future revenue at risk vs near term cost ratio

Mike Leber mleber at he.net
Mon Jun 20 01:38:02 CDT 2011


On 6/19/11 10:47 PM, Paul Vixie wrote:
>> Date: Sun, 19 Jun 2011 22:32:59 -0700
>> From: Doug Barton<dougb at dougbarton.us>
>>
>> ... the highly risk-averse folks who won't unconditionally enable IPv6
>> on their web sites because it will cause problems for 1/2000 of their
>> customers.
> let me just say that if i was making millions of dollars a day and i had
> the choice of reducing that by 1/2000th or not i would not choose to
> reduce it.  as much as i love the free interchange of ideas i will point
> out that commerce is what's paid the internet's bills all these years.

Fortunately, 1/2000th was just the now proven false boogey man that 
people substituted as a placeholder for the unknown.  Now that we've had 
World IPv6 Day, this has been clearly refuted.  No, 1 out 2000 users did 
not get fatally broken due to deploying IPv6.

That said, lets run with your revenue at risk theme... (well you did say 
you were severely concerned about that 1/2000th of your revenue!)

What if the risk of you not enabling it was that at some later date you 
lose 1/10th of your revenue due to either competitive pressures or the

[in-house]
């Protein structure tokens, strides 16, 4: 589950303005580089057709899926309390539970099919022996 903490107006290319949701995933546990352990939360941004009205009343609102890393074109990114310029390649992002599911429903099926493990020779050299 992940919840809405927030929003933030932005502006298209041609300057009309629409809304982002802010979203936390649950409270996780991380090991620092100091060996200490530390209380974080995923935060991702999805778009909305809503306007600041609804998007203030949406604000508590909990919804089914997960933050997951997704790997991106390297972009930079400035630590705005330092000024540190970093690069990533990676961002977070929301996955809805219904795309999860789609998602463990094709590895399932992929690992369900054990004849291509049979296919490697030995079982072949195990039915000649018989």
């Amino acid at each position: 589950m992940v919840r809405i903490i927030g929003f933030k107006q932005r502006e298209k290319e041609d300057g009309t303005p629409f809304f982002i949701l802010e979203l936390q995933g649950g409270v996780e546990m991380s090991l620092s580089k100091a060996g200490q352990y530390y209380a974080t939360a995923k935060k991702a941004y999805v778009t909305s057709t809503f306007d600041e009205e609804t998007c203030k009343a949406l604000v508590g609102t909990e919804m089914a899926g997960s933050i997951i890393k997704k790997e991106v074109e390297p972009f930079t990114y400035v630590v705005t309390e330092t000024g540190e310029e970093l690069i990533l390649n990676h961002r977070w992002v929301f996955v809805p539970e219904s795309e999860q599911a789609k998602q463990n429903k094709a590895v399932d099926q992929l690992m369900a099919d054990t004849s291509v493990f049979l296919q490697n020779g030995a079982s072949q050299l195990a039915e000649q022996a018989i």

inability to provide the next generation service customers want?  (Or if 
you are a non profit, what if it meant that you can't service 10 percent 
of your user base in the way they want.)

Assuming the company is a company that generates all of its revenue from 
the Internet, what if you were an investor with 1 billion invested in 
that company?  What is the discounted future revenue at risk to near 
term cost ratio that you would tolerate due to not actively deploying 
IPv6?  What would the lack of concrete progress in the form of real 
world deployment say about the company's prospects as a cutting edge 
technology company?  (heh, time to diversify that portfolio?)

(I know you actually are running IPv6, just posing these entertaining 
questions since you provided the opening.)

Mike.
ps. not expecting an answer since it's rhetorical and posed for fun.





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